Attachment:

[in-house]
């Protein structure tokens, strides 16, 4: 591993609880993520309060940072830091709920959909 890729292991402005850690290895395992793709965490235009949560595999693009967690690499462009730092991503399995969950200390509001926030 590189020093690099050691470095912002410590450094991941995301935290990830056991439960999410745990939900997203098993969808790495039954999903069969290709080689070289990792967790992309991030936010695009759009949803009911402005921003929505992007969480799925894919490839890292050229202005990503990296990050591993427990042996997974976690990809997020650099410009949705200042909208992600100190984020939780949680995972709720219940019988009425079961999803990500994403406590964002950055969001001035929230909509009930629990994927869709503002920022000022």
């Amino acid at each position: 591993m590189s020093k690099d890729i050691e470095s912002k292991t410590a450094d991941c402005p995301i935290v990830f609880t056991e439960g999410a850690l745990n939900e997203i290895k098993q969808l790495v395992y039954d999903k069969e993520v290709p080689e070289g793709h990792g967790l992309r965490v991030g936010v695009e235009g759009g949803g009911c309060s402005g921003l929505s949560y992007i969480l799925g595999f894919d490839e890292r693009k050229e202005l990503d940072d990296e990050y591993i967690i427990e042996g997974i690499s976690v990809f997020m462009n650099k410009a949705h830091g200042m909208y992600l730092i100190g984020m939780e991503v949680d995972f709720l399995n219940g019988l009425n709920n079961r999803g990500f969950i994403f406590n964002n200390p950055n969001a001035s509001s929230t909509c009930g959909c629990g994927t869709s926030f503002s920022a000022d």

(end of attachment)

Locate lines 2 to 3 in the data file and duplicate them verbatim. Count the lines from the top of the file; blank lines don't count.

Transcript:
């Protein structure tokens, strides 16, 4: 591993609880993520309060940072830091709920959909 890729292991402005850690290895395992793709965490235009949560595999693009967690690499462009730092991503399995969950200390509001926030 590189020093690099050691470095912002410590450094991941995301935290990830056991439960999410745990939900997203098993969808790495039954999903069969290709080689070289990792967790992309991030936010695009759009949803009911402005921003929505992007969480799925894919490839890292050229202005990503990296990050591993427990042996997974976690990809997020650099410009949705200042909208992600100190984020939780949680995972709720219940019988009425079961999803990500994403406590964002950055969001001035929230909509009930629990994927869709503002920022000022």
């Amino acid at each position: 591993m590189s020093k690099d890729i050691e470095s912002k292991t410590a450094d991941c402005p995301i935290v990830f609880t056991e439960g999410a850690l745990n939900e997203i290895k098993q969808l790495v395992y039954d999903k069969e993520v290709p080689e070289g793709h990792g967790l992309r965490v991030g936010v695009e235009g759009g949803g009911c309060s402005g921003l929505s949560y992007i969480l799925g595999f894919d490839e890292r693009k050229e202005l990503d940072d990296e990050y591993i967690i427990e042996g997974i690499s976690v990809f997020m462009n650099k410009a949705h830091g200042m909208y992600l730092i100190g984020m939780e991503v949680d995972f709720l399995n219940g019988l009425n709920n079961r999803g990500f969950i994403f406590n964002n200390p950055n969001a001035s509001s929230t909509c009930g959909c629990g994927t869709s926030f503002s920022a000022d």